Bonneville Power Administration (BPA)
Pacific Northwest Utilities Conference Committee (PNUCC)
Summary of November 19, 1997 MeetingBPA Rates Hearing Room
The work group discussed the definition of subscription rights and how to secure a future right to purchase cost-based power. There was a lively debate about whether BPA should proceed with out-of-region sales before the subscription process concludes for in-region customers. Several issues, including products and pricing, were assigned to subgroups. About 35 people attended. Next meeting is December 3 at the BPA Rates Hearing Room.Index (click item to move to topic)
- Updates on F&W and Transition Board
- Defining a Subscription Right
- Customers Feel 'Goosey' About Extraregional Sales
- A Return to the Slice
- What's Coming Up Next?
A PPC staffer reported on a November 25 workshop in Spokane that addressed how the region should proceed with future fish and wildlife (F&W) funding decisions. There was a lot of discussion about how the Memorandum of Agreement is working, he said. Some F&W managers would like to see subscription delayed to accommodate more work on F&W recovery issues, he added. A public interest representative said there is a tension between BPA's need "to do deals" early and the potentially costly F&W recovery decisions that will come later. There was no resolution in Spokane, he added.
Consultant Al Wright said the Transition Board is moving toward having a restructuring package in January or February. You ought to think about what you want in that package, he advised. "You can remain silent, but that's not a good idea," Wright said.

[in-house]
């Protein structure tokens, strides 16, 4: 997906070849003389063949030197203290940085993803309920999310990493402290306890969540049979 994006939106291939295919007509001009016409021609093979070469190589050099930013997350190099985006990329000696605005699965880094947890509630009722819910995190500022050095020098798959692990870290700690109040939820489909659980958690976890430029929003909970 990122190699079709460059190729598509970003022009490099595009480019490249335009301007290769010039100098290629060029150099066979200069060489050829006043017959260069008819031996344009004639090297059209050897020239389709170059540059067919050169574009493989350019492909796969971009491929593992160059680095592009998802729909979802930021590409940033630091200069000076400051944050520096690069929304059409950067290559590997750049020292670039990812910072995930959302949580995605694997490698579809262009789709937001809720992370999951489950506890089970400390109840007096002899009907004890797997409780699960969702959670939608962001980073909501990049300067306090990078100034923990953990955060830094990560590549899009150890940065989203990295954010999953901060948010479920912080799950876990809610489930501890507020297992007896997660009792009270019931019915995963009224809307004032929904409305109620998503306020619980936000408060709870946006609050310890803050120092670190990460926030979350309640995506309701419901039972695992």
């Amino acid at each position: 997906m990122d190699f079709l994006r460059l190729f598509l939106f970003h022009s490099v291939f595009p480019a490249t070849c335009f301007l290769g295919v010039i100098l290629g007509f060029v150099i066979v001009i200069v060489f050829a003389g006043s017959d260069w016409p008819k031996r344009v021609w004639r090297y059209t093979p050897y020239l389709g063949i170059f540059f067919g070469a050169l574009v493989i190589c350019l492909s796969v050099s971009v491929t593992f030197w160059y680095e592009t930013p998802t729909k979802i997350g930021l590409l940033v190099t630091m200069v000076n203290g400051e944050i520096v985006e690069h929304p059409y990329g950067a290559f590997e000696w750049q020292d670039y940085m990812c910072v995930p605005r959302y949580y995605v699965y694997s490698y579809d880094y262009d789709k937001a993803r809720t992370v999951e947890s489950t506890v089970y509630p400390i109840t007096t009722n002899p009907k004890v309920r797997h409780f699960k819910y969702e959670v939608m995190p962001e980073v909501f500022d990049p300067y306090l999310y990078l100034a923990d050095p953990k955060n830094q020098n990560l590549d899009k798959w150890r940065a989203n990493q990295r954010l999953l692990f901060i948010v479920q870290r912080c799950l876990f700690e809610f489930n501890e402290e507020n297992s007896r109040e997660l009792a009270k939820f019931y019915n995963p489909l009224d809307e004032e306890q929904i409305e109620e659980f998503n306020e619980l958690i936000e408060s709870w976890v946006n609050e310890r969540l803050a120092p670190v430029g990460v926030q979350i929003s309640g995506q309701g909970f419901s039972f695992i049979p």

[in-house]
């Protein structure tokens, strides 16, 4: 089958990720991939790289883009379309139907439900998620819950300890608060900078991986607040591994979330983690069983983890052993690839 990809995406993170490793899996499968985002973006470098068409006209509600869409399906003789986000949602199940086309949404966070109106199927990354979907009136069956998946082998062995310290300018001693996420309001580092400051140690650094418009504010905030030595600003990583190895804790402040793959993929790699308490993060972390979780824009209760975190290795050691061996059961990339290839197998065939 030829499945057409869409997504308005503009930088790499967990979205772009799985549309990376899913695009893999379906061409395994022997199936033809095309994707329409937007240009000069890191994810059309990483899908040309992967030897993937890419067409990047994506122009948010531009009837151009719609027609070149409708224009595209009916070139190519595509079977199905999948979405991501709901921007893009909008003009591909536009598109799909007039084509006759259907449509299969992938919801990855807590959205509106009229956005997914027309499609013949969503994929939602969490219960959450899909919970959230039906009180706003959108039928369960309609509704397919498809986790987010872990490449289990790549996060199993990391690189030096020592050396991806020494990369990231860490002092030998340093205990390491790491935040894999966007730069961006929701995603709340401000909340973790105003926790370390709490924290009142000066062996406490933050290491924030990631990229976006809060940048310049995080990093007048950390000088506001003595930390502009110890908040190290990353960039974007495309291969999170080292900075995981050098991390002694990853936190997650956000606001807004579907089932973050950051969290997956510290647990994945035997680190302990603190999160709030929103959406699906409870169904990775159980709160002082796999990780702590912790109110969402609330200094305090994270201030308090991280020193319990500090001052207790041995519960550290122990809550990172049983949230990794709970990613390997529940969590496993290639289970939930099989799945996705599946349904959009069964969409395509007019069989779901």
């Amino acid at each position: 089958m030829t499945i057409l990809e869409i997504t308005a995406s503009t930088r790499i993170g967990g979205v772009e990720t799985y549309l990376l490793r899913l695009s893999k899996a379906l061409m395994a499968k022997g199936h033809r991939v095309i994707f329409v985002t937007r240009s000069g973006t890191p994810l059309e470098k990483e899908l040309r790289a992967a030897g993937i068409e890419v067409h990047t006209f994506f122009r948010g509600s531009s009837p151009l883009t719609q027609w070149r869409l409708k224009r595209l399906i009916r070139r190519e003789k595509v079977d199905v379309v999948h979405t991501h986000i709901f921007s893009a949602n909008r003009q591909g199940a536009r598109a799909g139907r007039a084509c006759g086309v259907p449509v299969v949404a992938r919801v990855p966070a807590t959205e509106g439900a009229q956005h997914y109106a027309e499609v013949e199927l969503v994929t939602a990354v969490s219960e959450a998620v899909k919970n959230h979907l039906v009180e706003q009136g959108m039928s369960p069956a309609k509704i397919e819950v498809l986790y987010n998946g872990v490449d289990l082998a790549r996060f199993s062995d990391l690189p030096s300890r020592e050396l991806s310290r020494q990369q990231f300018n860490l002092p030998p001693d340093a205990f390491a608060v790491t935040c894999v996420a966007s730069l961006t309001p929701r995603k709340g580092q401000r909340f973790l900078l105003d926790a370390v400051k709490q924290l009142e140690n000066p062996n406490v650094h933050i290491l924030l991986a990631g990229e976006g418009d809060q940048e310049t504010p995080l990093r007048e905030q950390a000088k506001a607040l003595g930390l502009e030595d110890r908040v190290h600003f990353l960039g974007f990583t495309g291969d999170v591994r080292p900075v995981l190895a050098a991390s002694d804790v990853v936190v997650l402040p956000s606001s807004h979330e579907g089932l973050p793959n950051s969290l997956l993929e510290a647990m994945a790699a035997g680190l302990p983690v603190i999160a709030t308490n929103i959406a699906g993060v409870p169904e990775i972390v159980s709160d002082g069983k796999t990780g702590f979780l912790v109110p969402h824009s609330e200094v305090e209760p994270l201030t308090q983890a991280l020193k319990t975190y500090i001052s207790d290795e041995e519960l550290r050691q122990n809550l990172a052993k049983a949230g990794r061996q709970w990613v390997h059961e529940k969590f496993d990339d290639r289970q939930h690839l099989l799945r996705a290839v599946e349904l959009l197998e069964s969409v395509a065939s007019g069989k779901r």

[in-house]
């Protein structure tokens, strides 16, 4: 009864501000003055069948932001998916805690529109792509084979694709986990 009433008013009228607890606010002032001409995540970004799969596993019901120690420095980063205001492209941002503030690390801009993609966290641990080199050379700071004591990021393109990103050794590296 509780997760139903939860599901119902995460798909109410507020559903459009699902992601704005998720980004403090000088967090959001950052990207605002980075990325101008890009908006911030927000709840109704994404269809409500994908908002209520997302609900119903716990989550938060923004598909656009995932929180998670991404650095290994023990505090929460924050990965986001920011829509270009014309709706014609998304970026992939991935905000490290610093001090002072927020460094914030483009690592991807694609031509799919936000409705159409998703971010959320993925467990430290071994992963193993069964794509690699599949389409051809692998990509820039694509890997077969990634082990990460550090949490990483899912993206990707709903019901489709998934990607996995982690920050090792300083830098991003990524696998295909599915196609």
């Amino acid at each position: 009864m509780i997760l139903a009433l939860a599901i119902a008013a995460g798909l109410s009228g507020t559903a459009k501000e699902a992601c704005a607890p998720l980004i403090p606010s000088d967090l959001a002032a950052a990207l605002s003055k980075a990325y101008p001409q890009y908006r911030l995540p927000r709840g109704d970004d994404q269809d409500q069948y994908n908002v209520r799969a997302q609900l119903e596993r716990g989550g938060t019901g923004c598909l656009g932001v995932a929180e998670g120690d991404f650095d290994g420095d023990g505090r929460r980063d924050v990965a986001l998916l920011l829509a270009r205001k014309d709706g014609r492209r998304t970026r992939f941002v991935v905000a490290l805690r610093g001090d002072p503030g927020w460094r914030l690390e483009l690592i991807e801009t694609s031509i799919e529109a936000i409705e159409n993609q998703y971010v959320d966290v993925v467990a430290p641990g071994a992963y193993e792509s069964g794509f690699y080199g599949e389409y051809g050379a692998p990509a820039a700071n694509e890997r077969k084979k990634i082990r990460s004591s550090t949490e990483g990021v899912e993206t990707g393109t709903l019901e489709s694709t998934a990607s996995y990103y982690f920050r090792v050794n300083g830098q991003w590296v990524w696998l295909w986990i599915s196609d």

Syd Berwager of BPA presented the following definitions: "A subscription right is the right to buy an amount of power at BPA's lowest cost-based price for a defined period of time." In order to obtain a long-term (post-2006) right, a subscriber would follow one of two paths: "Make a commitment to buy an amount of power at BPA's lowest cost-based price for the period of time for which subscription rights are desired" or "make a commitment to buy an amount of BPA power at BPA's lowest cost-based rate for an initial period, and purchase an option to buy that amount of power at BPA's lowest cost-based price for the period beyond the initial commitment."
There were a number of questions, including whether the right would be attached only to the five products previously identified as "subscription products." Wright suggested the group write a one-page explanation of its efforts to create a contract right that is different from preference, but does not conflict with preference. A public utility representative disagreed the right would be "different from preference."
One participant asked about the minimum contract period for a subscriber to secure a subscription right. Several customers outlined scenarios for buying under each of the two paths Berwager outlined for securing a future right. If I buy for 10 years, with five years of known price, does the option buy me the lowest cost-based rate in the second five years? asked a participant. Yes, was the reply. I take it you could reduce your purchase in a later period, but not increase it, an IOU representative clarified. Another customer representative said he had understood the option was to apply in the period after an initial subscription contract expires.
Let's discuss whether either approach will work, suggested a public customer representative. I am assuming BPA's cost-based rate will be above market, he said. If you don't offer subscription customers anything other than price, you've given them nothing--you're already above market, he continued. I thought with subscription you would have the right to buy at cost in the next contract period, he said. If you want five-year deals, you need to offer a cost-based rate with the option to purchase cost-based power in the following period, he stated.